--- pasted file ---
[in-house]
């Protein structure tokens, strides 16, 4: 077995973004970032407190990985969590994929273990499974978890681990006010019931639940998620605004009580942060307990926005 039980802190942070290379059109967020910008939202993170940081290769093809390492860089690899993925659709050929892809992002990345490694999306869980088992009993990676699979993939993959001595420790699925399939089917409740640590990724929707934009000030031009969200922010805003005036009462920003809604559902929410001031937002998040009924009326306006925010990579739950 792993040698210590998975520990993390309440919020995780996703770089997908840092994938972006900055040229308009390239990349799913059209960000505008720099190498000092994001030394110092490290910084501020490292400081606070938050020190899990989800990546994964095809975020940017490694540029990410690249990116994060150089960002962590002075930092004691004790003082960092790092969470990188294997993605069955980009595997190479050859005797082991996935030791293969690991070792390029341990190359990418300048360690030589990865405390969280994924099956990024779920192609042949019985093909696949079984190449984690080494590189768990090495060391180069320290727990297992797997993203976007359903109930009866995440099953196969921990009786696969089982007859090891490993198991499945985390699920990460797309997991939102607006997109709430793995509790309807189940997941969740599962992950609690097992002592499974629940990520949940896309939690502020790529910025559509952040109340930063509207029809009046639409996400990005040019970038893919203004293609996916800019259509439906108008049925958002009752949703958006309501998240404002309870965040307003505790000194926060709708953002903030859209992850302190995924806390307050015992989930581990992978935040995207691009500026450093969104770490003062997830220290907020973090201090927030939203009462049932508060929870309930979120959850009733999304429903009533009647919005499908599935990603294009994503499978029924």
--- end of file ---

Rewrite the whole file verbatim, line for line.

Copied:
[in-house]
């Protein structure tokens, strides 16, 4: 077995973004970032407190990985969590994929273990499974978890681990006010019931639940998620605004009580942060307990926005 039980802190942070290379059109967020910008939202993170940081290769093809390492860089690899993925659709050929892809992002990345490694999306869980088992009993990676699979993939993959001595420790699925399939089917409740640590990724929707934009000030031009969200922010805003005036009462920003809604559902929410001031937002998040009924009326306006925010990579739950 792993040698210590998975520990993390309440919020995780996703770089997908840092994938972006900055040229308009390239990349799913059209960000505008720099190498000092994001030394110092490290910084501020490292400081606070938050020190899990989800990546994964095809975020940017490694540029990410690249990116994060150089960002962590002075930092004691004790003082960092790092969470990188294997993605069955980009595997190479050859005797082991996935030791293969690991070792390029341990190359990418300048360690030589990865405390969280994924099956990024779920192609042949019985093909696949079984190449984690080494590189768990090495060391180069320290727990297992797997993203976007359903109930009866995440099953196969921990009786696969089982007859090891490993198991499945985390699920990460797309997991939102607006997109709430793995509790309807189940997941969740599962992950609690097992002592499974629940990520949940896309939690502020790529910025559509952040109340930063509207029809009046639409996400990005040019970038893919203004293609996916800019259509439906108008049925958002009752949703958006309501998240404002309870965040307003505790000194926060709708953002903030859209992850302190995924806390307050015992989930581990992978935040995207691009500026450093969104770490003062997830220290907020973090201090927030939203009462049932508060929870309930979120959850009733999304429903009533009647919005499908599935990603294009994503499978029924």